This article ran in our latest Spring 2012 newsletter. We made an editing error to one paragraph about the Selborne School (aka Bates School). The corrected paragraph is included in this version.
Have you noticed a celebratory air in the vicinity of Grand, Elm and Belle of late? Last year, Trinity Community Church (1675 Grand Ave), a Pentecostal congregation, observed its 80th anniversary and 2012 marks the church’s 40th year of residence. The anniversary was themed “A Voice of Grace and Truth” honoring Trinity’s 1931 beginning as a home Bible study group led by Edith Erickson that led to the church’s establishment in 1937 and affiliation with the Assemblies of God in 1942.
Next year, Marin Ballet (100 Elm Street) will celebrate its 50th anniversary – and is another 40-year resident – having already kicked off the festivities with the On Your Toes blog that remembers “the tenacity of Leona Norman’s founding vision.” Posts affirm the school’s aim that “nurtures each person through the art of dance, and holds dance as art to guide each person…” You can find the blog at http://marinballet.blogspot.com/p/about-us.html
Also, the Marin Tennis Club (995 Belle Avenue) will be honoring its forty years on the courts this year, making it a clean sweep among the institutions that purchased their properties from the Marist Society of California in 1970. Congratulations to each of our cherished neighbors and best wishes to them in coming years in the Dominican/Black Canyon neighborhood!
Out of the Ashes
Given the celebrations, we wondered about other former owners. Sleuthing about, we learned that the site has quite an educational and spiritual lineage having been home to two boys’ schools, a military academy and seminary or The Hitchcock School (1899), the Hitchcock Military Academy (1907), the Tamalpais School (1925) and St. Peter Chancel Seminary (1955).
But it was a late 19th-century disaster that first brought developers to the area. For on Sunday, April 23, 1899, at 5am “a red glare could be seen far in the north part of the city, back of Hotel Rafael and in the neighborhood of William Lichtenberg’s residence” [201 Locust] or so reported The Marin Journal of the fire that consumed the Selborne School (aka the Bates School), established in 1888, that occupied a three-story school and dormitory built by William Babcock in 1892.
The devastated principal, the Rev. Charles Hitchcock, disbanded the faculty while others – Major Rex Sherer and William Babcock – worked to rebuild the school. The new site was then part of the Mackay & Flood properties on Grand Avenue bordered by Elm and Belle.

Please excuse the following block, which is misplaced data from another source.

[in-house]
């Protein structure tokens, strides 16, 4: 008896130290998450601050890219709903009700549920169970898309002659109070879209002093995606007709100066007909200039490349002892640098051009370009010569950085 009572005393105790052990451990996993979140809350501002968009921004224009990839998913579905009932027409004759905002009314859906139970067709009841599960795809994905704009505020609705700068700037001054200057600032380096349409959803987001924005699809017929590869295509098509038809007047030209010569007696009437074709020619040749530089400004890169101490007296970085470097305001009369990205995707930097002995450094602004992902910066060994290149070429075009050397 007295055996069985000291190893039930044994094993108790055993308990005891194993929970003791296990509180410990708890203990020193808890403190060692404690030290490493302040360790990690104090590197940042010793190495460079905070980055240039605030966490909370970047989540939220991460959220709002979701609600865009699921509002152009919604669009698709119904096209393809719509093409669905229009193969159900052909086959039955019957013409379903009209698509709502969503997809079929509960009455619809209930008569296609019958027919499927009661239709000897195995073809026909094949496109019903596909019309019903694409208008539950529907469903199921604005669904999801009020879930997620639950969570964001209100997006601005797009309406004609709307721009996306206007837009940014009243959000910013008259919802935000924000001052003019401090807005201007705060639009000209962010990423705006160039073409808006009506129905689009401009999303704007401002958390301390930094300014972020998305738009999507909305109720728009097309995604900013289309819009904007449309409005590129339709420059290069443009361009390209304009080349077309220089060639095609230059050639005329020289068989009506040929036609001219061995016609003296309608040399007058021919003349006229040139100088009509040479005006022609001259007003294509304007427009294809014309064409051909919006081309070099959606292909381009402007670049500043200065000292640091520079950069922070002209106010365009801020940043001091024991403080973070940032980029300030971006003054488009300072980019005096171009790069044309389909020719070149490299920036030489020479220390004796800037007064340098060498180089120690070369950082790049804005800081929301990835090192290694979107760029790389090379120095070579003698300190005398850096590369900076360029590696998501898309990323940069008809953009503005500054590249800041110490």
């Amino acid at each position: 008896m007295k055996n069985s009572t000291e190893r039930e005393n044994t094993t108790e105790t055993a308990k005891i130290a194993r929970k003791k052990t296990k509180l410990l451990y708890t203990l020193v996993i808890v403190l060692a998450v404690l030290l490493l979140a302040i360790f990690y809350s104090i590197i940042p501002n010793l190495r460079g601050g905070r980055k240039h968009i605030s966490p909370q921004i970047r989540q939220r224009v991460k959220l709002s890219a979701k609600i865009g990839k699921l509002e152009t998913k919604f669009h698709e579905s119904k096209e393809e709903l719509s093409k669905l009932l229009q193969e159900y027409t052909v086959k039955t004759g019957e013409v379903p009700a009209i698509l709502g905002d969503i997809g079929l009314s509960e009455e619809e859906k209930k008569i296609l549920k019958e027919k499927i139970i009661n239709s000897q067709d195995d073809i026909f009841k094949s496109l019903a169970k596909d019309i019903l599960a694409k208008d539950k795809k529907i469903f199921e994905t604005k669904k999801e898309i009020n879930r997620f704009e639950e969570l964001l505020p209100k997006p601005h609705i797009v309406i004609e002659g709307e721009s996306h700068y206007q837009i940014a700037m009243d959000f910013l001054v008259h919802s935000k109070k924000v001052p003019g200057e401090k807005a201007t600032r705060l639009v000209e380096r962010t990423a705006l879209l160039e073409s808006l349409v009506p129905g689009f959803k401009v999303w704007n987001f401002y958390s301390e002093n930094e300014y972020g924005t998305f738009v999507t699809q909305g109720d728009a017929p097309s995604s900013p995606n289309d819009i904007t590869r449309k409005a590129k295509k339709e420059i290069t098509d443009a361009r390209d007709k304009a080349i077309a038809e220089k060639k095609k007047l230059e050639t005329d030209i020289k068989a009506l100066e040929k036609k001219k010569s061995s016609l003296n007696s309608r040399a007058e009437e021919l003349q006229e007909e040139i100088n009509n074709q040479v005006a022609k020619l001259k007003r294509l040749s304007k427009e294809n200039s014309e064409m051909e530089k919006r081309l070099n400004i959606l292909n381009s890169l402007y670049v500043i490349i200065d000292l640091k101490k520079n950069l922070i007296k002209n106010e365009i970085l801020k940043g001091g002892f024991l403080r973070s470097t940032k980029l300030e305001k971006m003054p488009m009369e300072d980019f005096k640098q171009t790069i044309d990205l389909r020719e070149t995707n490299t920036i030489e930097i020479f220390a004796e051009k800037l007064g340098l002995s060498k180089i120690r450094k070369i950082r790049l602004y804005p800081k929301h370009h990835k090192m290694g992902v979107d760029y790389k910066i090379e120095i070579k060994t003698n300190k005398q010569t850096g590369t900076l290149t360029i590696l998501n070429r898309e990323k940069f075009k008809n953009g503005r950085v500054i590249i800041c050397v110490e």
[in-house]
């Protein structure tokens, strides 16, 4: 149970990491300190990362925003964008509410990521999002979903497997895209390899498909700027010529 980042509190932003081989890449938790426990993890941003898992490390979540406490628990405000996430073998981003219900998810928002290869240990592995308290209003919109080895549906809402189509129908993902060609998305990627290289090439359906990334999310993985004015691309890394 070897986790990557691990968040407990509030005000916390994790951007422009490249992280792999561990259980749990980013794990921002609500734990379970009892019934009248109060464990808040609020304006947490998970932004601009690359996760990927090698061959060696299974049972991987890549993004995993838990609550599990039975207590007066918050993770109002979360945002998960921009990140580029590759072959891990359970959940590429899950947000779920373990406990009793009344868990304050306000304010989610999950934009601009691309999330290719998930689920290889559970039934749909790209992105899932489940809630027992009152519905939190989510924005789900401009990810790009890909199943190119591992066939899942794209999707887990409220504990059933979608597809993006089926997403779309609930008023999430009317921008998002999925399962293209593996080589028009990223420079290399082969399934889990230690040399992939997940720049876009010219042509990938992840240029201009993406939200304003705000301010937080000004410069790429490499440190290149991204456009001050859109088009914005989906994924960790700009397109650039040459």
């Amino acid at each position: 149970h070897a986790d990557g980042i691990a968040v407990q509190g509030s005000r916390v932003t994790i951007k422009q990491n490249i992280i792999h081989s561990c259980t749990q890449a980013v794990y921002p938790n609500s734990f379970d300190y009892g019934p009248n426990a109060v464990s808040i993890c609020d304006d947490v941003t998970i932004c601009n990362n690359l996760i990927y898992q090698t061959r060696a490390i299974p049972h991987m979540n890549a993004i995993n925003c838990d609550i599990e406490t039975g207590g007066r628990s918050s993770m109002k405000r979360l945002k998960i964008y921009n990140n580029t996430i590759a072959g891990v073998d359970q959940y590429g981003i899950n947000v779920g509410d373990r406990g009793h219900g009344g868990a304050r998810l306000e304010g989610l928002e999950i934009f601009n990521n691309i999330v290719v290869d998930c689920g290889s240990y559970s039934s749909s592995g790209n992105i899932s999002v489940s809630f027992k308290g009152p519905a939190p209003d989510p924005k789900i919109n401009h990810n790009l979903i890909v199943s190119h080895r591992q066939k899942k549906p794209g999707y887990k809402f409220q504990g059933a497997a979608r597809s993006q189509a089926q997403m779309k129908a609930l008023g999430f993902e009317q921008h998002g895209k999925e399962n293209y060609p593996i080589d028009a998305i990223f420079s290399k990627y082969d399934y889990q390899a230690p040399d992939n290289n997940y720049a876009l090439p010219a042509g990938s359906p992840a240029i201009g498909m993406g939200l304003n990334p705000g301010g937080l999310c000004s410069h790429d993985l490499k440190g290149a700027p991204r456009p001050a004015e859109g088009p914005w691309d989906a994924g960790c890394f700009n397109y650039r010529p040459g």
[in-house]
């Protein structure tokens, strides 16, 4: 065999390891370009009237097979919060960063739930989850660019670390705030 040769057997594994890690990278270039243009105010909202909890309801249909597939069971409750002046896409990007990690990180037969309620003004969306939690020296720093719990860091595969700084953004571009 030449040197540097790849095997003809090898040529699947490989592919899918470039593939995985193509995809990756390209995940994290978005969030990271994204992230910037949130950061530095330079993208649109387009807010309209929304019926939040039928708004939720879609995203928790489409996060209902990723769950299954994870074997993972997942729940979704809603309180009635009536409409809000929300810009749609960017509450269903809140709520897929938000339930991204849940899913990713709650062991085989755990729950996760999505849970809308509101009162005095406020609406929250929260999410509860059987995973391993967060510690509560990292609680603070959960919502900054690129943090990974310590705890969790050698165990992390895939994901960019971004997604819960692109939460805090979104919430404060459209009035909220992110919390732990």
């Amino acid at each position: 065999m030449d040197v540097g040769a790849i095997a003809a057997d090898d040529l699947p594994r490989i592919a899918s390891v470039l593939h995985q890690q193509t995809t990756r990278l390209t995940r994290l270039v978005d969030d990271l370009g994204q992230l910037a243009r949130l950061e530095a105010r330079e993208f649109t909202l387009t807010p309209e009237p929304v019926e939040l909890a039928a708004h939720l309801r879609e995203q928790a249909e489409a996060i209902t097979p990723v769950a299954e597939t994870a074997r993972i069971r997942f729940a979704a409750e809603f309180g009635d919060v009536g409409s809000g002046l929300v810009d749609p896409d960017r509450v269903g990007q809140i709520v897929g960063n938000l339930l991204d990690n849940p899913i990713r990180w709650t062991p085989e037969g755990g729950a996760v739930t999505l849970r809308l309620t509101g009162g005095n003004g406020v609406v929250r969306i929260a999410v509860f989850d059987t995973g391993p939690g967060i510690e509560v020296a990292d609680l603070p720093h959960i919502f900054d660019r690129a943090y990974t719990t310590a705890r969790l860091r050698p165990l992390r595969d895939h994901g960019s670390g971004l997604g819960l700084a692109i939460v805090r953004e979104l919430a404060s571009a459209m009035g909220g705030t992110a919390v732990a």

The school was renamed the Hitchcock School and the July 2nd San Francisco Call made assurances: “This school will reopen on August 29th with handsome new buildings, heated by steam and lighted with electricity. All buildings one story, raised well above the ground. Steam from outside. No furnace, no stoves, no flues in boys’ quarters; the nearest approach to a fireproof school.” A military department was also established.
In 1908, S.H. Olmstead described the Academy in The Overland Monthly as “Furnished with arms by the U. S. Government and under the instruction of an officer detailed by the department at Washington, the boys drill with the snap and precision of old veterans.” Enrollment was 110 students. Then in September 1910 fire destroyed two buildings on the campus or Selborne Hall and the gymnasium that were quickly rebuilt.
Hitchcock 100 Years Ago
A century old artifact, Hitchcock Military Academy’s 1912-1913 catalogue, is kept under lock and key at the Marin Free Library’s Anne T. Kent California Room. Perusing its pages, we discovered much about life at the academy with aspects both familiar and remote, reasoned yet odd.
The school’s aim was ”to develop regular and healthy habits of mind and body.” Visitors arriving by train were met by “carriages and a public bus” and the principal sent “his carriage to meet those who will notify him beforehand”!
Integrated into the military program were courses for both university and business aspirants. A “no cramming” policy (this must be a joke) was emphasized and “thoroughness” highlighted. Manual skills were offered “as a stimulus to development” and “a healthful change from desk work.”
It seemed odd to read: “All buildings are lighted by electricity.” But then we remembered that electricity had come to Marin but a decade earlier. Bathing seemed fun at “a large salt water open air bath” – surely the San Rafael baths dredged out of the canal by Charles P. Ware.
Discipline and morals were a constant attention at Hitchcock and residences had an “experienced matron in each hall.” And in case of troublemakers “any cadet who shows himself dangerous to his schoolfellows is speedily removed.”
That year, Hitchcock rescinded its experiment to allow cadets Saturday home visits. The shift was justified with the quip “the school year is short enough.” Sundays included time “to write home at least once a week” while pocket money “in sums of ten to fifty cents” was given out once a week thereby avoiding large sums that “tend to engender wasteful habits.”
Finally, we had to smile at the title “ The Principal is the Cadet’s Friend” for he remembered “the difficulties, troubles and temptations of his own schoolboy days.”
Taking one last look back, you can know that Hitchcock’s cadets benefited from the daily visit of a physician to the school. When need arose the first four doctor visits were free but of course a $5.00 (not $500.00)/per term fee had already been paid. Meanwhile, the cost for tuition, board and laundry totaled $300 – $350 per term or $600 – $700 for the 1912-13 year. And that’s the way that it was … a century ago on Grand Ave between Belle and Elm!
Photo & Map published in the Hitchcock Military Academy 1912-13 catalogue and downloaded courtesy of The Anne T. Kent California Room